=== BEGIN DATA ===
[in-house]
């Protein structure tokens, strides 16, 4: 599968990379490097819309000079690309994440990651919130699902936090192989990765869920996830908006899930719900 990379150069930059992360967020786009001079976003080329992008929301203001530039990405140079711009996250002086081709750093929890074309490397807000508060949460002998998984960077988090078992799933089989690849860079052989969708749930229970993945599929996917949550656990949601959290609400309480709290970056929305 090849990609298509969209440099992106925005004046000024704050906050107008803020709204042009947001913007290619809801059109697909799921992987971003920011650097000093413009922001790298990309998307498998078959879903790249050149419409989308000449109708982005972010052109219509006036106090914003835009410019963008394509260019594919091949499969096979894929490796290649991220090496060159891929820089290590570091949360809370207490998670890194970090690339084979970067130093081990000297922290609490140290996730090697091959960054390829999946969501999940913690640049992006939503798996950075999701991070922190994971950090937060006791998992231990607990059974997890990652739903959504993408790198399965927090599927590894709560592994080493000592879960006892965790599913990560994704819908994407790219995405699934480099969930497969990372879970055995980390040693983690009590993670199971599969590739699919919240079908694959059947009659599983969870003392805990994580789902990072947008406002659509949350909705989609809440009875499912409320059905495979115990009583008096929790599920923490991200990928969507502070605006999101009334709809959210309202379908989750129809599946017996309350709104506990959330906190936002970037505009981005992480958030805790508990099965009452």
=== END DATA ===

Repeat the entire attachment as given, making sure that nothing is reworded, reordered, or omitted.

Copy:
[in-house]
């Protein structure tokens, strides 16, 4: 599968990379490097819309000079690309994440990651919130699902936090192989990765869920996830908006899930719900 990379150069930059992360967020786009001079976003080329992008929301203001530039990405140079711009996250002086081709750093929890074309490397807000508060949460002998998984960077988090078992799933089989690849860079052989969708749930229970993945599929996917949550656990949601959290609400309480709290970056929305 090849990609298509969209440099992106925005004046000024704050906050107008803020709204042009947001913007290619809801059109697909799921992987971003920011650097000093413009922001790298990309998307498998078959879903790249050149419409989308000449109708982005972010052109219509006036106090914003835009410019963008394509260019594919091949499969096979894929490796290649991220090496060159891929820089290590570091949360809370207490998670890194970090690339084979970067130093081990000297922290609490140290996730090697091959960054390829999946969501999940913690640049992006939503798996950075999701991070922190994971950090937060006791998992231990607990059974997890990652739903959504993408790198399965927090599927590894709560592994080493000592879960006892965790599913990560994704819908994407790219995405699934480099969930497969990372879970055995980390040693983690009590993670199971599969590739699919919240079908694959059947009659599983969870003392805990994580789902990072947008406002659509949350909705989609809440009875499912409320059905495979115990009583008096929790599920923490991200990928969507502070605006999101009334709809959210309202379908989750129809599946017996309350709104506990959330906190936002970037505009981005992480958030805790508990099965009452």